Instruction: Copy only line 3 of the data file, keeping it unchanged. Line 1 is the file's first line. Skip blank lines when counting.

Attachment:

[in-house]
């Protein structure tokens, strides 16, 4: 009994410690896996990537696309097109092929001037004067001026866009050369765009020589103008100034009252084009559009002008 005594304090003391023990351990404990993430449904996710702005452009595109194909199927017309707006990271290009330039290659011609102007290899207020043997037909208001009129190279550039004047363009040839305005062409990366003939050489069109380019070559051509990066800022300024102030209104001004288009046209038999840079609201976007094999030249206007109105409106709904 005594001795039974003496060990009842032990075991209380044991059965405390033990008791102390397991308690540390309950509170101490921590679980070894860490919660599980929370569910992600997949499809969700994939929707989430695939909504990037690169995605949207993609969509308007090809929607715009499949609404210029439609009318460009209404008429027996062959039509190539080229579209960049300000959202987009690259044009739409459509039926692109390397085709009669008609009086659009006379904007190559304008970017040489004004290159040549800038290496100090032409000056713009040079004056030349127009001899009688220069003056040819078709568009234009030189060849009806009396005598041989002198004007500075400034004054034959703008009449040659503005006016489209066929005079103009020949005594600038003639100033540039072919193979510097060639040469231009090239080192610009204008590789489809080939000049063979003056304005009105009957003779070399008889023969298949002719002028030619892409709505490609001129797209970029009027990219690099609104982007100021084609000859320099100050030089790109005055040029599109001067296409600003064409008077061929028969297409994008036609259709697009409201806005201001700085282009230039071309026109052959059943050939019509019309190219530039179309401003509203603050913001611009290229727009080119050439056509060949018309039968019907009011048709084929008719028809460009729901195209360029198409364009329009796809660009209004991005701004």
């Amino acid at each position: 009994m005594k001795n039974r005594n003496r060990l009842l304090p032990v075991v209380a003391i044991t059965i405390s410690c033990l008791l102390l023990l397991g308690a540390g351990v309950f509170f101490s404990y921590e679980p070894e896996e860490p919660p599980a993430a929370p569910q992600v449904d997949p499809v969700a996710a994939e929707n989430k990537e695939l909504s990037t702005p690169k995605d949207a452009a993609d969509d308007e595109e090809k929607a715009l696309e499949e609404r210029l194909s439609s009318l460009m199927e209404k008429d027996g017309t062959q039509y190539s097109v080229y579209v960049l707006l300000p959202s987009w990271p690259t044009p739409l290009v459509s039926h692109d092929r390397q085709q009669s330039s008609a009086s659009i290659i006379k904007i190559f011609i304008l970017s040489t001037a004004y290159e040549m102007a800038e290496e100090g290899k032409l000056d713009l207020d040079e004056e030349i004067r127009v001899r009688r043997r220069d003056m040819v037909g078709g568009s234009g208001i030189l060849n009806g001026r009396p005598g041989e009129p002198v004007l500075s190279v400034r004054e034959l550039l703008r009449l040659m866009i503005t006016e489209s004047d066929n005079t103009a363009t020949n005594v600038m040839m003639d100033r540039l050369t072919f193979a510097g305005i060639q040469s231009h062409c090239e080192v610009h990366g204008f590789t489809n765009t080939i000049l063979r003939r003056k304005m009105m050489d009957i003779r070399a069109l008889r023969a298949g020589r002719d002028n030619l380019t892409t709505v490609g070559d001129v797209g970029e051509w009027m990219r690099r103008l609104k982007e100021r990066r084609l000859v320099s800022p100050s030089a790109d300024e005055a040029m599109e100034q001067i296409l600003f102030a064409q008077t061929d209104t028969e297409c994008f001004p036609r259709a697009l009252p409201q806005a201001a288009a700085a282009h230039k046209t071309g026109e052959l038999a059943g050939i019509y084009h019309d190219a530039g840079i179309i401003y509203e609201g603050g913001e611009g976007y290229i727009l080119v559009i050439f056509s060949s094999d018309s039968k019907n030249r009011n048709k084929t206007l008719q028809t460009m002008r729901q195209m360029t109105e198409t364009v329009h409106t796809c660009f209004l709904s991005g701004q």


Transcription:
């Amino acid at each position: 009994m005594k001795n039974r005594n003496r060990l009842l304090p032990v075991v209380a003391i044991t059965i405390s410690c033990l008791l102390l023990l397991g308690a540390g351990v309950f509170f101490s404990y921590e679980p070894e896996e860490p919660p599980a993430a929370p569910q992600v449904d997949p499809v969700a996710a994939e929707n989430k990537e695939l909504s990037t702005p690169k995605d949207a452009a993609d969509d308007e595109e090809k929607a715009l696309e499949e609404r210029l194909s439609s009318l460009m199927e209404k008429d027996g017309t062959q039509y190539s097109v080229y579209v960049l707006l300000p959202s987009w990271p690259t044009p739409l290009v459509s039926h692109d092929r390397q085709q009669s330039s008609a009086s659009i290659i006379k904007i190559f011609i304008l970017s040489t001037a004004y290159e040549m102007a800038e290496e100090g290899k032409l000056d713009l207020d040079e004056e030349i004067r127009v001899r009688r043997r220069d003056m040819v037909g078709g568009s234009g208001i030189l060849n009806g001026r009396p005598g041989e009129p002198v004007l500075s190279v400034r004054e034959l550039l703008r009449l040659m866009i503005t006016e489209s004047d066929n005079t103009a363009t020949n005594v600038m040839m003639d100033r540039l050369t072919f193979a510097g305005i060639q040469s231009h062409c090239e080192v610009h990366g204008f590789t489809n765009t080939i000049l063979r003939r003056k304005m009105m050489d009957i003779r070399a069109l008889r023969a298949g020589r002719d002028n030619l380019t892409t709505v490609g070559d001129v797209g970029e051509w009027m990219r690099r103008l609104k982007e100021r990066r084609l000859v320099s800022p100050s030089a790109d300024e005055a040029m599109e100034q001067i296409l600003f102030a064409q008077t061929d209104t028969e297409c994008f001004p036609r259709a697009l009252p409201q806005a201001a288009a700085a282009h230039k046209t071309g026109e052959l038999a059943g050939i019509y084009h019309d190219a530039g840079i179309i401003y509203e609201g603050g913001e611009g976007y290229i727009l080119v559009i050439f056509s060949s094999d018309s039968k019907n030249r009011n048709k084929t206007l008719q028809t460009m002008r729901q195209m360029t109105e198409t364009v329009h409106t796809c660009f209004l709904s991005g701004q």